This past weekend, we went to Proteus Gowanus, a magical and strange gallery that is very un-gallery like. It's named for the Gowanus Canal which is a creepy industrial part of Brooklyn. The creepy abandon industrial buildings have (naturally) attracted artists and it is in these buildings where they work and make strange things. When our friend Richard Reiben, Brooklyn native, gave us his famous tour of Brooklyn, his told us that the mob used to dump bodies in the Gowanus Canal. Today, there are mostly plastic bags, but no dead Italians.
Back to Proteus Gowanus. It's the sort of place that you may have visited in your dreams where there are strange and curious things lying about in jars like pickled fish and sticks and cotton balls, odd books new and old, and placed on shelves like a bronzed cowboy hat of someone's father who was a dancer accompanied by a story about him, pictures of jellyfish, a jar full of bread ties and a story about why this one person has been collecting them... a box with two holes and headphones on a peg. When you look through you see underneath the Manhattan bridge and you can listen to cars driving over the bridge and the ambient sounds recorded from under the bridge. I will take you to Proteus Gowanus if and when you come to visit because you will like it.
We followed a strange path to the Museum of Matches, a small room filled with Cold War memorabilia and match artwork, a Russian American artist's exploration of the Cold War and her father who invented a game with matches that he played from the time he was a boy through his time as a CIA operative. The room is dominated by what looks like a giant game of risk under plexi glass with armies of matches placed on the map, sand and other objects dressing the board. The art itself was kind of childish looking, but the volume of material she had collected, literature and visual representation was impressive. I love the metaphor of the match as a soldier.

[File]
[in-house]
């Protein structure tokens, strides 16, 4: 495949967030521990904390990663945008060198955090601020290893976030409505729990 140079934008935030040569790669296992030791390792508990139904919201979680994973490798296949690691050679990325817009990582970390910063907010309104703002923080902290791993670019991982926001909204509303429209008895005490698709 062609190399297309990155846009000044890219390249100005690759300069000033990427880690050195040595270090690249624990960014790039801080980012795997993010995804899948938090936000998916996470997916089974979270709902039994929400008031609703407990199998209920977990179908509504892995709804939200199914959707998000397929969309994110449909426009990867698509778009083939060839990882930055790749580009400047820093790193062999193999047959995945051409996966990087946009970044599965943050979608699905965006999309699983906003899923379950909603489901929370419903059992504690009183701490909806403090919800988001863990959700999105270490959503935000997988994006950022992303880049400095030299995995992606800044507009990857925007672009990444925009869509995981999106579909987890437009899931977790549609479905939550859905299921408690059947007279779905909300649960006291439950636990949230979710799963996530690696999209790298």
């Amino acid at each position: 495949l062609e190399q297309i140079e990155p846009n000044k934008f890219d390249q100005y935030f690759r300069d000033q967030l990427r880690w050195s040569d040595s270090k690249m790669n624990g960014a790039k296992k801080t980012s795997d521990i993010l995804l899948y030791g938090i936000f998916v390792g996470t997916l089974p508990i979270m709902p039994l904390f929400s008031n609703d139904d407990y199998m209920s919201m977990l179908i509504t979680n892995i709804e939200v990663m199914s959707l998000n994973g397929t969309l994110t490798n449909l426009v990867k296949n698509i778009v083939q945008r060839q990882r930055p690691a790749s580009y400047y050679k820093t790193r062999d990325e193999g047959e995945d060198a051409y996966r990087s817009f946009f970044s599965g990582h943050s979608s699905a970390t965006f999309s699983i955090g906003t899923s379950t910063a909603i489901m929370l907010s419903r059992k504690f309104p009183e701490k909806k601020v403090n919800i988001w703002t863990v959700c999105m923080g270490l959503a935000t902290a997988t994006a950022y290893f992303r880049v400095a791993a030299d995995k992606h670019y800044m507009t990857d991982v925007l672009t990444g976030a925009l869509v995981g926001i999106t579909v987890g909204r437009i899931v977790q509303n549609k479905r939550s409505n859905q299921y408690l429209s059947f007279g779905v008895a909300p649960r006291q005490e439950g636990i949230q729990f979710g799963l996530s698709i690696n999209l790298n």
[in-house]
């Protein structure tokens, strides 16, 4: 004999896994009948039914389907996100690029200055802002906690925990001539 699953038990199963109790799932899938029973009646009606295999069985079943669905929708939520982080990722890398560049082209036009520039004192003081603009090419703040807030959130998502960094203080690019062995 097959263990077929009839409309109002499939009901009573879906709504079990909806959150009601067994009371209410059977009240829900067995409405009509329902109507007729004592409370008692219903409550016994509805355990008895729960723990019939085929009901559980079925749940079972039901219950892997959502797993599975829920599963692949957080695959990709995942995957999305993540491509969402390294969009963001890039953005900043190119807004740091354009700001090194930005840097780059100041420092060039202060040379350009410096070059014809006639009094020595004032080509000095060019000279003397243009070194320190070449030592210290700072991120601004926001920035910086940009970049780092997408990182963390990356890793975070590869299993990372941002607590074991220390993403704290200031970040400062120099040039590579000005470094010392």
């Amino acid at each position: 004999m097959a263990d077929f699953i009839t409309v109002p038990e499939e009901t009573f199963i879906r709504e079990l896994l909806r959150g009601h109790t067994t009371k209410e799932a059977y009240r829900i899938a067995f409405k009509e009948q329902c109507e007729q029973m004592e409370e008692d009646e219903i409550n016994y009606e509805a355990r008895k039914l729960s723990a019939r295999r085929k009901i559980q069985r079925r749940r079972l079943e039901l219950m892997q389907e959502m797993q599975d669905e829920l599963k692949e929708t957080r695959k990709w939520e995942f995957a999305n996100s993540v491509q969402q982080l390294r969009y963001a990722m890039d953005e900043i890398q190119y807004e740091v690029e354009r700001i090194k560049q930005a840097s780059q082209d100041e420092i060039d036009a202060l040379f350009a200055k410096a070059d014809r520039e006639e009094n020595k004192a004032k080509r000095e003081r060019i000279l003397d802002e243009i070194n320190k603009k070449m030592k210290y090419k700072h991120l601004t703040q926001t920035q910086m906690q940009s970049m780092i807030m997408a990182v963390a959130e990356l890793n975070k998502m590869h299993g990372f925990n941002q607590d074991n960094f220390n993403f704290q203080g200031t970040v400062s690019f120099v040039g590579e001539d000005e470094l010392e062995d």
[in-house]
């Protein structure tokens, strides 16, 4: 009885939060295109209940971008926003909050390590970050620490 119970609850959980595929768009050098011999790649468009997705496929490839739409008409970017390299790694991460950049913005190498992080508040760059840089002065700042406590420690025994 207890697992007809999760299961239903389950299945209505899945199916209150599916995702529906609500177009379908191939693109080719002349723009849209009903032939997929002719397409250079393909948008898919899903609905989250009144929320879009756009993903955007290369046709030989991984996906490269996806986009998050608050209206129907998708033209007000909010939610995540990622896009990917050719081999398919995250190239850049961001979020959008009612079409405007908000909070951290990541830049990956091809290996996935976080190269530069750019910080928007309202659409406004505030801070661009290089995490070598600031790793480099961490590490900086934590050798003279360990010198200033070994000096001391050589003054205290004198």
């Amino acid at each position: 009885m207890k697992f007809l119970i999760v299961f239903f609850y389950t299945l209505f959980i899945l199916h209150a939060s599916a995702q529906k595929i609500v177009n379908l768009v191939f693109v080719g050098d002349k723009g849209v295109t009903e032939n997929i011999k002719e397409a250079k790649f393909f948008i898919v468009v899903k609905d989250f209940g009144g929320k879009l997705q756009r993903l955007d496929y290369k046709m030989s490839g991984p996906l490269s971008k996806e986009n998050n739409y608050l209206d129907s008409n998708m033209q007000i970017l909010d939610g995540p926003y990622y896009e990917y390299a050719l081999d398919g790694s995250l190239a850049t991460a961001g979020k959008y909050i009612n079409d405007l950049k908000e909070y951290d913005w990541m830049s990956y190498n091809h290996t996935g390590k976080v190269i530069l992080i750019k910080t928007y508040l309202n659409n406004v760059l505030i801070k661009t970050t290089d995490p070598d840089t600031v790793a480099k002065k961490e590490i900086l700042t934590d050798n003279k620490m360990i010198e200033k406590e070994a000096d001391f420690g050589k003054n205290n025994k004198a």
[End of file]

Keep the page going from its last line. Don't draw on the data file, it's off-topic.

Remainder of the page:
Most interesting to me was the picture above, which I found in a small side room empty except for a desk that had some business cards on it and a dish full of one dollar bills that said "Free Money". I just emailed the bureau and hope to get my assignment for a psychogeographic journey soon. A little woman in her 60s who looked like someone's Nonna with a fanny pack was in the room, hoping to meet the man/woman behind the bureau. She had taken a journey and said it was a must. She said that you receive an assignment and had to collect something though she would not say what.
In more pedestrian matters, I am going to Macy's today in hopes of securing a part time job at a make up counter. I need stuff to do and the security of work when I'm not booking anything... like right now. I will leave you with more pictures of Gowanus which I took when shooting an independent film earlier this month in which I had a small part as a futuristic librarian.